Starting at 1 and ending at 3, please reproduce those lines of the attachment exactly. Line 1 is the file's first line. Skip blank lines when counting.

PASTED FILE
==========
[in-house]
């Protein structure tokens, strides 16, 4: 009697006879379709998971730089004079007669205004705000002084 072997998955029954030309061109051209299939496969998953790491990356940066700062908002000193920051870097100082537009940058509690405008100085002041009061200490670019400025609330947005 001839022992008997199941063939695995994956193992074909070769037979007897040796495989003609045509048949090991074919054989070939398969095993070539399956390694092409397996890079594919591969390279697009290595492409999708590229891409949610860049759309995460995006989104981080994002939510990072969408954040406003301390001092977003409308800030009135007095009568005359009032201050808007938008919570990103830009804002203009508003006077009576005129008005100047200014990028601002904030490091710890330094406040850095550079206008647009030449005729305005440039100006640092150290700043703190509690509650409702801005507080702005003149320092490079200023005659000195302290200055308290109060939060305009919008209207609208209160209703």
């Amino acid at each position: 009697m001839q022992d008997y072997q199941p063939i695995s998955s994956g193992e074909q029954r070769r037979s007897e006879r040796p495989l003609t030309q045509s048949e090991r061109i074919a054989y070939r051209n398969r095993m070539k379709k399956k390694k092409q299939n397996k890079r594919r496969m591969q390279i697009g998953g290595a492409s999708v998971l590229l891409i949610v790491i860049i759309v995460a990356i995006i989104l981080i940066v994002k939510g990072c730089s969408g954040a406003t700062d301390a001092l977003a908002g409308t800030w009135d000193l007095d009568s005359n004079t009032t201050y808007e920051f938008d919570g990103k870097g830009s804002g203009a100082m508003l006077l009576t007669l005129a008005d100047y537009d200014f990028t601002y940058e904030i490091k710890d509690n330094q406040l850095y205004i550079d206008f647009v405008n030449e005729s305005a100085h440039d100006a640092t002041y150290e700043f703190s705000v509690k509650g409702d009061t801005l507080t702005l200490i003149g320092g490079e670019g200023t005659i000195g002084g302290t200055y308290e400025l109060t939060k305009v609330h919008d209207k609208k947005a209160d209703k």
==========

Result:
[in-house]
């Protein structure tokens, strides 16, 4: 009697006879379709998971730089004079007669205004705000002084 072997998955029954030309061109051209299939496969998953790491990356940066700062908002000193920051870097100082537009940058509690405008100085002041009061200490670019400025609330947005 001839022992008997199941063939695995994956193992074909070769037979007897040796495989003609045509048949090991074919054989070939398969095993070539399956390694092409397996890079594919591969390279697009290595492409999708590229891409949610860049759309995460995006989104981080994002939510990072969408954040406003301390001092977003409308800030009135007095009568005359009032201050808007938008919570990103830009804002203009508003006077009576005129008005100047200014990028601002904030490091710890330094406040850095550079206008647009030449005729305005440039100006640092150290700043703190509690509650409702801005507080702005003149320092490079200023005659000195302290200055308290109060939060305009919008209207609208209160209703």
């Amino acid at each position: 009697m001839q022992d008997y072997q199941p063939i695995s998955s994956g193992e074909q029954r070769r037979s007897e006879r040796p495989l003609t030309q045509s048949e090991r061109i074919a054989y070939r051209n398969r095993m070539k379709k399956k390694k092409q299939n397996k890079r594919r496969m591969q390279i697009g998953g290595a492409s999708v998971l590229l891409i949610v790491i860049i759309v995460a990356i995006i989104l981080i940066v994002k939510g990072c730089s969408g954040a406003t700062d301390a001092l977003a908002g409308t800030w009135d000193l007095d009568s005359n004079t009032t201050y808007e920051f938008d919570g990103k870097g830009s804002g203009a100082m508003l006077l009576t007669l005129a008005d100047y537009d200014f990028t601002y940058e904030i490091k710890d509690n330094q406040l850095y205004i550079d206008f647009v405008n030449e005729s305005a100085h440039d100006a640092t002041y150290e700043f703190s705000v509690k509650g409702d009061t801005l507080t702005l200490i003149g320092g490079e670019g200023t005659i000195g002084g302290t200055y308290e400025l109060t939060k305009v609330h919008d209207k609208k947005a209160d209703k």